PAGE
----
“They did not subpoena those. That is correct,” Gates said, drawing a chuckle from Biggs.
Rep Biggs: You tweeted out that you deleted the 2020 files as is standard practice. Now that you’re under oath, will you say that?
Maricopa County bro 1: Uh…. We don’t have that answer for you.
Biggs: What you you?
Maricopa County bro 2: Uh…
— Cernovich (@Cernovich) October 8, 2021
“OK, so you didn’t feel obligated to turn that over, then?” the congressman queried.
“We responded to the subpoena,” Gates reiterated.
Biggs then turned to Senate audit liaison and former Arizona Secretary of State Ken Bennett for his reaction to Gates’ explanation.
“I find it frankly laughable to suggest that a county in response to a subpoena could say, ‘We will delete files from the hard drives and materials that we give to the auditors because we have those files archived on data that we did not give to the auditors,’ when the subpoena said, ‘Turn over all the records related to the election,’” Bennett said.
Meanwhile, Georgia Secretary of State Brad Raffensperger confirmed last month that his office was investigating allegations that large-scale illegal ballot harvesting took place during the 2020 general election in his state.
The investigation came in response to complaints filed by True the Vote in November.
The group said it had “assembled evidence that scores of activists worked with nonprofit groups to collect and deliver thousands of absentee ballots, often during wee-hour operations, to temporary voting drop boxes distributed around the state during the pandemic,” Just the News reported.
Ballot harvesting is illegal under Georgia law, which requires absentee ballots to be either mailed in or personally delivered unless the voter is disabled, in which case a family or household member can deliver the ballot.
“True the Vote’s complaint offered Raffensperger’s office access to what are characterized as detailed phone records and surveillance video it said would show as many as 242 people repeatedly made trips to the drop boxes to deliver ballots in what it described as a mass ‘ballot trafficking operation,’” Just the News reported.
True the Vote reportedly obtained access to some of the video footage through an open records request when it began its investigation.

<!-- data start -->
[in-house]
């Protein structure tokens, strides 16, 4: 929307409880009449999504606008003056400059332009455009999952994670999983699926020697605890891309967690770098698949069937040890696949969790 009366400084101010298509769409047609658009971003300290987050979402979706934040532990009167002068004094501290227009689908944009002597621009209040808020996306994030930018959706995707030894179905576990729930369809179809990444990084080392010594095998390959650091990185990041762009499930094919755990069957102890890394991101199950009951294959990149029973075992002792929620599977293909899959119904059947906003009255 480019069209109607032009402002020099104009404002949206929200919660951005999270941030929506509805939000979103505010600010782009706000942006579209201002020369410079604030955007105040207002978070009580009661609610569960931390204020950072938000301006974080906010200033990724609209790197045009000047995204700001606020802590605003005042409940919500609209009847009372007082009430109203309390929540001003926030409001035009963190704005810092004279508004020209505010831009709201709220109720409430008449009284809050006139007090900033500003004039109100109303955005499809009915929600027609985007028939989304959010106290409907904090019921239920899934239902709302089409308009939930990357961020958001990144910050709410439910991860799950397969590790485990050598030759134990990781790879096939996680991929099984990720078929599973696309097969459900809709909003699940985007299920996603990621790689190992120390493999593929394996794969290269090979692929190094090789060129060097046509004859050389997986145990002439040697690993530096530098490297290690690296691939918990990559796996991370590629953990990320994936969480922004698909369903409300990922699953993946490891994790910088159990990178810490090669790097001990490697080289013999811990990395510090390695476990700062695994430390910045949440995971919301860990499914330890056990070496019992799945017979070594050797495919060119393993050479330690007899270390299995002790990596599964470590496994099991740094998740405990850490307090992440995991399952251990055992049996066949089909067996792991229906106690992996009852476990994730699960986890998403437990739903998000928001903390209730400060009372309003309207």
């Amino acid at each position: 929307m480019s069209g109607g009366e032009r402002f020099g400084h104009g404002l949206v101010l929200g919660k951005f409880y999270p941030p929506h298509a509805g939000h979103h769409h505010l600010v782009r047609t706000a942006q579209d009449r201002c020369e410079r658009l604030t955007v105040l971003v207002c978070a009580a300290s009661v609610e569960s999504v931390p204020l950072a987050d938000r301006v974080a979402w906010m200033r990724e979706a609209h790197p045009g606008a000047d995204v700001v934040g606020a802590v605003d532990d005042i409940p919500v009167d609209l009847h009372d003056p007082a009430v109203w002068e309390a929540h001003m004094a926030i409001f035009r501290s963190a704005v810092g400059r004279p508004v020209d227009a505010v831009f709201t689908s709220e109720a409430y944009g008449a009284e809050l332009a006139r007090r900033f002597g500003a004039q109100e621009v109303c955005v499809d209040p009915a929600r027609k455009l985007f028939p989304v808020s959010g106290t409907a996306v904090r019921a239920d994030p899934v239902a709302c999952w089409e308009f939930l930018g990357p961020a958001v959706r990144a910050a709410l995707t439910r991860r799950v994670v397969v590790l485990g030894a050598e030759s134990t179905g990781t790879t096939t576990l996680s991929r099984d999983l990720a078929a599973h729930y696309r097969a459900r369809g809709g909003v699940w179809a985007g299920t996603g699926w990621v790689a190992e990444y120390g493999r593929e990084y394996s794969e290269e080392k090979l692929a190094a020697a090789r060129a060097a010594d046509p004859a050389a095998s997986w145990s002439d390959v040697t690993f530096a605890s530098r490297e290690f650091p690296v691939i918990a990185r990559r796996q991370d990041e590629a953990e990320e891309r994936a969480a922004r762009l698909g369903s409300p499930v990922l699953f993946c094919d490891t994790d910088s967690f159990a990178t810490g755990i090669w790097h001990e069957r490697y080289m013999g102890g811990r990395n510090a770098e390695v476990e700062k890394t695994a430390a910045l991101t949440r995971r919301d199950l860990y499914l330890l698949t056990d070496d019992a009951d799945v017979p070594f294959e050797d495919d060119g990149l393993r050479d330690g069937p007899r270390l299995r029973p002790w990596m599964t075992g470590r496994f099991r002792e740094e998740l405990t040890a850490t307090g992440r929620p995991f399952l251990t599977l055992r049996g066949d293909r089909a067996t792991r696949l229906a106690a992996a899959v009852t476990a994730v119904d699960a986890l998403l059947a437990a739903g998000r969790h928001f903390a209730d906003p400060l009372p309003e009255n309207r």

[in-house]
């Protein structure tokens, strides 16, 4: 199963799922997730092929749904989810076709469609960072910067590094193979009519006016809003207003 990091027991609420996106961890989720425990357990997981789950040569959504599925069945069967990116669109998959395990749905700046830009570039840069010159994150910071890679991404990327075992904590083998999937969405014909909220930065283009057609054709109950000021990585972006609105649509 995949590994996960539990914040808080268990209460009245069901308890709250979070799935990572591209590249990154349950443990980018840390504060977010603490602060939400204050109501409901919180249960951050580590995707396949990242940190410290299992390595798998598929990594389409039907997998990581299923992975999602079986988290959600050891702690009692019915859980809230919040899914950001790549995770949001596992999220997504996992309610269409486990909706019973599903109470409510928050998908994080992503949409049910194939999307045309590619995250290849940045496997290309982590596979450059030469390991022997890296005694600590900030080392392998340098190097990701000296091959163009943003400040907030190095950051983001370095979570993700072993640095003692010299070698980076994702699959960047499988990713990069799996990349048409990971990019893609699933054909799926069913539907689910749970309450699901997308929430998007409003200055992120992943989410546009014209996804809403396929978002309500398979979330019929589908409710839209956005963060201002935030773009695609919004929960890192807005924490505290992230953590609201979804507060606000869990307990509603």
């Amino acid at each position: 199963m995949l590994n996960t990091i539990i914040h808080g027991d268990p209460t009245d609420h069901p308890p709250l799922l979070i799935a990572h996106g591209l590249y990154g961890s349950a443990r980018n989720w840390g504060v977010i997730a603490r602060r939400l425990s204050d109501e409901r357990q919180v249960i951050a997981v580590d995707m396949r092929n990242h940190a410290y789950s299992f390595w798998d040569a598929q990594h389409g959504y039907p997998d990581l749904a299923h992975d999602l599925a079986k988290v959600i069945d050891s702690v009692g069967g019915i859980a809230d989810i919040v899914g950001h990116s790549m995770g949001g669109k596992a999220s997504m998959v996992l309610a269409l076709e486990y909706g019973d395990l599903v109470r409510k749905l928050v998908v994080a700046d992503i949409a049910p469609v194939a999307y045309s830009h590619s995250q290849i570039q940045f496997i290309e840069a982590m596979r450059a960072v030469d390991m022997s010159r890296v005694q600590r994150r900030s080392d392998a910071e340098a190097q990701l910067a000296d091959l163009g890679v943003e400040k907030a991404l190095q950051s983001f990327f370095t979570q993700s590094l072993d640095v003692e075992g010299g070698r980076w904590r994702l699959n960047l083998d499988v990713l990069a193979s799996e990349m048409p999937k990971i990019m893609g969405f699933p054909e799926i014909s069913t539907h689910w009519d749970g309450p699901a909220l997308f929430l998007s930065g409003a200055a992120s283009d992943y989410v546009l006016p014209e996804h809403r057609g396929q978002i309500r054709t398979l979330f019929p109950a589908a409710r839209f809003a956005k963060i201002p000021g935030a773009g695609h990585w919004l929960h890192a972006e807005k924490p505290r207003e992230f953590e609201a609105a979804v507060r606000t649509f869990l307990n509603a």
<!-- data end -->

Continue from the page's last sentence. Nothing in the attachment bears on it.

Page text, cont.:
Some of the video apparently will be featured in conservative filmmaker Dinesh D’Souza’s upcoming documentary “2,000 Mules,” due out this spring.
In the trailer, D’Souza says, “We tracked 2,000 mules making multiple ballot drops, leaving no fingerprints, snapping photos to get paid, a coordinated ring of illegal vote harvesting in all the key states where the election was decided.”
“There is no evidence of widespread voter fraud.”
Oh, yeah? pic.twitter.com/Zurq2hSO0P
— Liz Harrington (@realLizUSA) January 30, 2022
The trailer highlights the states of Arizona, Wisconsin, Michigan, Pennsylvania and Georgia places where this alleged illegal conduct occurred.
True the Vote, which worked with D’Souza for the film, says on its website that in addition to Georgia, it will be releasing “shockingly similar findings” in five other states.
During the ABC News interview, Lake predicted that the American people will eventually get the full story of what happened in the 2020 election.
She noted that outlets like ABC, CNN and MSNBC spun the false narrative that Trump colluded with Russia to steal the election.
“And now they’re doing the opposite. We have evidence of corruption in our election, and they refuse to cover it. They refuse to be honest with the people of this country,” Lake said. “When you’re lying to the people and you’re in media, that’s a bad business model.”
Bravo! We need an honest assessment of what happened in 2020, so the needed changes can be made to prevent fraud.
UPDATE, May 4, 2022: Politifact published an article citing several academics and reported experts who dispute some of the claims made by True the Vote and “2,000 Mules.” Readers interested in this additional information can find that article here.